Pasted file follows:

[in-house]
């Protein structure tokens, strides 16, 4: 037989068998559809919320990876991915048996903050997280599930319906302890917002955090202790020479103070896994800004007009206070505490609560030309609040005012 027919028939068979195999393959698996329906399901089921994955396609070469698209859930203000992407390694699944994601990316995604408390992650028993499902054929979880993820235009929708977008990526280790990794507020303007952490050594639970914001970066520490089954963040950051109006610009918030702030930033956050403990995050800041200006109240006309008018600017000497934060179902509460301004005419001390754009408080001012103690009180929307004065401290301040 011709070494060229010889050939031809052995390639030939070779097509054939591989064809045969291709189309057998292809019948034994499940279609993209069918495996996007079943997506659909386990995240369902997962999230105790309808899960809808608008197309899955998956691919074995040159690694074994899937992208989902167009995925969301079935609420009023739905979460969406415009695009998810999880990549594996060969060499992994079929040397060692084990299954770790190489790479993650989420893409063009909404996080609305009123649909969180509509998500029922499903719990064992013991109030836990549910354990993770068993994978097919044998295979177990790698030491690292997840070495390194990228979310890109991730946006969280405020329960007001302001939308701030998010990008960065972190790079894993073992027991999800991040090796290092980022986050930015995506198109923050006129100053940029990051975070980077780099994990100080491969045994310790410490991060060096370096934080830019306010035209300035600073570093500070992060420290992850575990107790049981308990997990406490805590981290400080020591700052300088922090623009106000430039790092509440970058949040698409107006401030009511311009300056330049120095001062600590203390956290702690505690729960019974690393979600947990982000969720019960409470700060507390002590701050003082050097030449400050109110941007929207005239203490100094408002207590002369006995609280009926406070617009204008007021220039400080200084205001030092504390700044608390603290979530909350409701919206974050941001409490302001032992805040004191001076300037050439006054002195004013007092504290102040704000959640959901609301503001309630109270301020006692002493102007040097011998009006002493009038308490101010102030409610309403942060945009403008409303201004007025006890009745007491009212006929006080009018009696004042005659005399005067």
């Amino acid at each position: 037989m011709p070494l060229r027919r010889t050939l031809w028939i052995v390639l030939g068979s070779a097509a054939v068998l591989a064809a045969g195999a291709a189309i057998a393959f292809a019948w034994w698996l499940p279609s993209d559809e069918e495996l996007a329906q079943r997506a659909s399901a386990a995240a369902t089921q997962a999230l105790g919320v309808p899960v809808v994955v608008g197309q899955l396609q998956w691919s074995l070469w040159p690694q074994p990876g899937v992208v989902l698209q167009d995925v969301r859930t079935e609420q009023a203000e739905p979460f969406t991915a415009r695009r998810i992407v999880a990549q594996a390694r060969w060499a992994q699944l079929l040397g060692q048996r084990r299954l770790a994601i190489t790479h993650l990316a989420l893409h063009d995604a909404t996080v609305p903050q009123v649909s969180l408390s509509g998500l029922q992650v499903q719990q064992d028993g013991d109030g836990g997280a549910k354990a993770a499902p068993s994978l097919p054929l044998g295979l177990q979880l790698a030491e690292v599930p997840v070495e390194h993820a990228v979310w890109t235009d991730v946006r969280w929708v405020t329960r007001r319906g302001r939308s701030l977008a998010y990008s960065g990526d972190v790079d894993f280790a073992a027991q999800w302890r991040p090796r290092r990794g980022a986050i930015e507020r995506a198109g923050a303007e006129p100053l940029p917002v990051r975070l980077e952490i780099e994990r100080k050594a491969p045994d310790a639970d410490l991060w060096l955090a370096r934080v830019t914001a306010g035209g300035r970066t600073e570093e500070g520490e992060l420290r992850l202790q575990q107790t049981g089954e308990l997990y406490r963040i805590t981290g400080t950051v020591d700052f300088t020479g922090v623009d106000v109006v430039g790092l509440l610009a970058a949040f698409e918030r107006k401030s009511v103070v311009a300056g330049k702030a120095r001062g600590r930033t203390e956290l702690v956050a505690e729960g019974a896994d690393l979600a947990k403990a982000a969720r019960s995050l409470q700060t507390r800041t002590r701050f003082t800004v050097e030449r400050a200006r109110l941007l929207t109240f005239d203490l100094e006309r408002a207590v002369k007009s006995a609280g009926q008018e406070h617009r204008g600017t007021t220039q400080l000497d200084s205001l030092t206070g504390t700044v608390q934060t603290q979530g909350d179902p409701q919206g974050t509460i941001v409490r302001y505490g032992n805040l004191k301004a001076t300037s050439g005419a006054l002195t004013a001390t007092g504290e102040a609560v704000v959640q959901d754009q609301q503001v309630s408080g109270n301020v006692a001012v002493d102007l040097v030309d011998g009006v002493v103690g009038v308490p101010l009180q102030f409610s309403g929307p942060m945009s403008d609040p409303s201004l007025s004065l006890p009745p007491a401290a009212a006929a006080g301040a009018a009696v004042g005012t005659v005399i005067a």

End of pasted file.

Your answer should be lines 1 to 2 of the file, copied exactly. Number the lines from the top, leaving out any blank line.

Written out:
[in-house]
């Protein structure tokens, strides 16, 4: 037989068998559809919320990876991915048996903050997280599930319906302890917002955090202790020479103070896994800004007009206070505490609560030309609040005012 027919028939068979195999393959698996329906399901089921994955396609070469698209859930203000992407390694699944994601990316995604408390992650028993499902054929979880993820235009929708977008990526280790990794507020303007952490050594639970914001970066520490089954963040950051109006610009918030702030930033956050403990995050800041200006109240006309008018600017000497934060179902509460301004005419001390754009408080001012103690009180929307004065401290301040 011709070494060229010889050939031809052995390639030939070779097509054939591989064809045969291709189309057998292809019948034994499940279609993209069918495996996007079943997506659909386990995240369902997962999230105790309808899960809808608008197309899955998956691919074995040159690694074994899937992208989902167009995925969301079935609420009023739905979460969406415009695009998810999880990549594996060969060499992994079929040397060692084990299954770790190489790479993650989420893409063009909404996080609305009123649909969180509509998500029922499903719990064992013991109030836990549910354990993770068993994978097919044998295979177990790698030491690292997840070495390194990228979310890109991730946006969280405020329960007001302001939308701030998010990008960065972190790079894993073992027991999800991040090796290092980022986050930015995506198109923050006129100053940029990051975070980077780099994990100080491969045994310790410490991060060096370096934080830019306010035209300035600073570093500070992060420290992850575990107790049981308990997990406490805590981290400080020591700052300088922090623009106000430039790092509440970058949040698409107006401030009511311009300056330049120095001062600590203390956290702690505690729960019974690393979600947990982000969720019960409470700060507390002590701050003082050097030449400050109110941007929207005239203490100094408002207590002369006995609280009926406070617009204008007021220039400080200084205001030092504390700044608390603290979530909350409701919206974050941001409490302001032992805040004191001076300037050439006054002195004013007092504290102040704000959640959901609301503001309630109270301020006692002493102007040097011998009006002493009038308490101010102030409610309403942060945009403008409303201004007025006890009745007491009212006929006080009018009696004042005659005399005067």